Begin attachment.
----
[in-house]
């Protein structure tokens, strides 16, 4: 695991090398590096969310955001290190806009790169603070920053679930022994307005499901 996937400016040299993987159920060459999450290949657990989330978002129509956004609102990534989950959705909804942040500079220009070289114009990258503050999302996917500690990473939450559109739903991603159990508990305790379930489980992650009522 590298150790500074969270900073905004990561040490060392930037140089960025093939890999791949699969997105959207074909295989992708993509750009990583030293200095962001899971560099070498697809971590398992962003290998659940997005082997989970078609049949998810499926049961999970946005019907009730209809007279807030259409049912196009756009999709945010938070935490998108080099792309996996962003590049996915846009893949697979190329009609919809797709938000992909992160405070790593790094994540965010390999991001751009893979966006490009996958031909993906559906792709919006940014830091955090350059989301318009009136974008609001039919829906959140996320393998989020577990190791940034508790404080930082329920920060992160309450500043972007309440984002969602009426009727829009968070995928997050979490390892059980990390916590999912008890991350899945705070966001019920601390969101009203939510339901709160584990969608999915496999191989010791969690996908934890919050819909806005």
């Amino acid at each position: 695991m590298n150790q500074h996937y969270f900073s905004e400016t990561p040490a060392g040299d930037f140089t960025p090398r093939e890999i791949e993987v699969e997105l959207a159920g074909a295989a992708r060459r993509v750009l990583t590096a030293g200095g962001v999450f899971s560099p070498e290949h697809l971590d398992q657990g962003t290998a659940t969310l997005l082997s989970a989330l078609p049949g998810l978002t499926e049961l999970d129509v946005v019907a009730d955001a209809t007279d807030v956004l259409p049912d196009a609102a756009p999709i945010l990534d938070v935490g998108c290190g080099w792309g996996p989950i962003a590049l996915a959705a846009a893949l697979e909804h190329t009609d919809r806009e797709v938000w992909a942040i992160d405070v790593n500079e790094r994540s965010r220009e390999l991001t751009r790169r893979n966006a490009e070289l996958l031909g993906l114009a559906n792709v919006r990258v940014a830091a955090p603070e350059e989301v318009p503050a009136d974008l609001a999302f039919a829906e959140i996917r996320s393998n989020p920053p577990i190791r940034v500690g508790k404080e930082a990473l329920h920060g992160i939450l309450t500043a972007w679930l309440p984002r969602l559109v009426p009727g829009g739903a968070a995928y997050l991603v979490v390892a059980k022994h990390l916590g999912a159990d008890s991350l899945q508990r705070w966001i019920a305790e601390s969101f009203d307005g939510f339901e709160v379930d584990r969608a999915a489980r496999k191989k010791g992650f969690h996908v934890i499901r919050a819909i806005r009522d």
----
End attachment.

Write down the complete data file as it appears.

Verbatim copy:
[in-house]
């Protein structure tokens, strides 16, 4: 695991090398590096969310955001290190806009790169603070920053679930022994307005499901 996937400016040299993987159920060459999450290949657990989330978002129509956004609102990534989950959705909804942040500079220009070289114009990258503050999302996917500690990473939450559109739903991603159990508990305790379930489980992650009522 590298150790500074969270900073905004990561040490060392930037140089960025093939890999791949699969997105959207074909295989992708993509750009990583030293200095962001899971560099070498697809971590398992962003290998659940997005082997989970078609049949998810499926049961999970946005019907009730209809007279807030259409049912196009756009999709945010938070935490998108080099792309996996962003590049996915846009893949697979190329009609919809797709938000992909992160405070790593790094994540965010390999991001751009893979966006490009996958031909993906559906792709919006940014830091955090350059989301318009009136974008609001039919829906959140996320393998989020577990190791940034508790404080930082329920920060992160309450500043972007309440984002969602009426009727829009968070995928997050979490390892059980990390916590999912008890991350899945705070966001019920601390969101009203939510339901709160584990969608999915496999191989010791969690996908934890919050819909806005």
């Amino acid at each position: 695991m590298n150790q500074h996937y969270f900073s905004e400016t990561p040490a060392g040299d930037f140089t960025p090398r093939e890999i791949e993987v699969e997105l959207a159920g074909a295989a992708r060459r993509v750009l990583t590096a030293g200095g962001v999450f899971s560099p070498e290949h697809l971590d398992q657990g962003t290998a659940t969310l997005l082997s989970a989330l078609p049949g998810l978002t499926e049961l999970d129509v946005v019907a009730d955001a209809t007279d807030v956004l259409p049912d196009a609102a756009p999709i945010l990534d938070v935490g998108c290190g080099w792309g996996p989950i962003a590049l996915a959705a846009a893949l697979e909804h190329t009609d919809r806009e797709v938000w992909a942040i992160d405070v790593n500079e790094r994540s965010r220009e390999l991001t751009r790169r893979n966006a490009e070289l996958l031909g993906l114009a559906n792709v919006r990258v940014a830091a955090p603070e350059e989301v318009p503050a009136d974008l609001a999302f039919a829906e959140i996917r996320s393998n989020p920053p577990i190791r940034v500690g508790k404080e930082a990473l329920h920060g992160i939450l309450t500043a972007w679930l309440p984002r969602l559109v009426p009727g829009g739903a968070a995928y997050l991603v979490v390892a059980k022994h990390l916590g999912a159990d008890s991350l899945q508990r705070w966001i019920a305790e601390s969101f009203d307005g939510f339901e709160v379930d584990r969608a999915a489980r496999k191989k010791g992650f969690h996908v934890i499901r919050a819909i806005r009522d």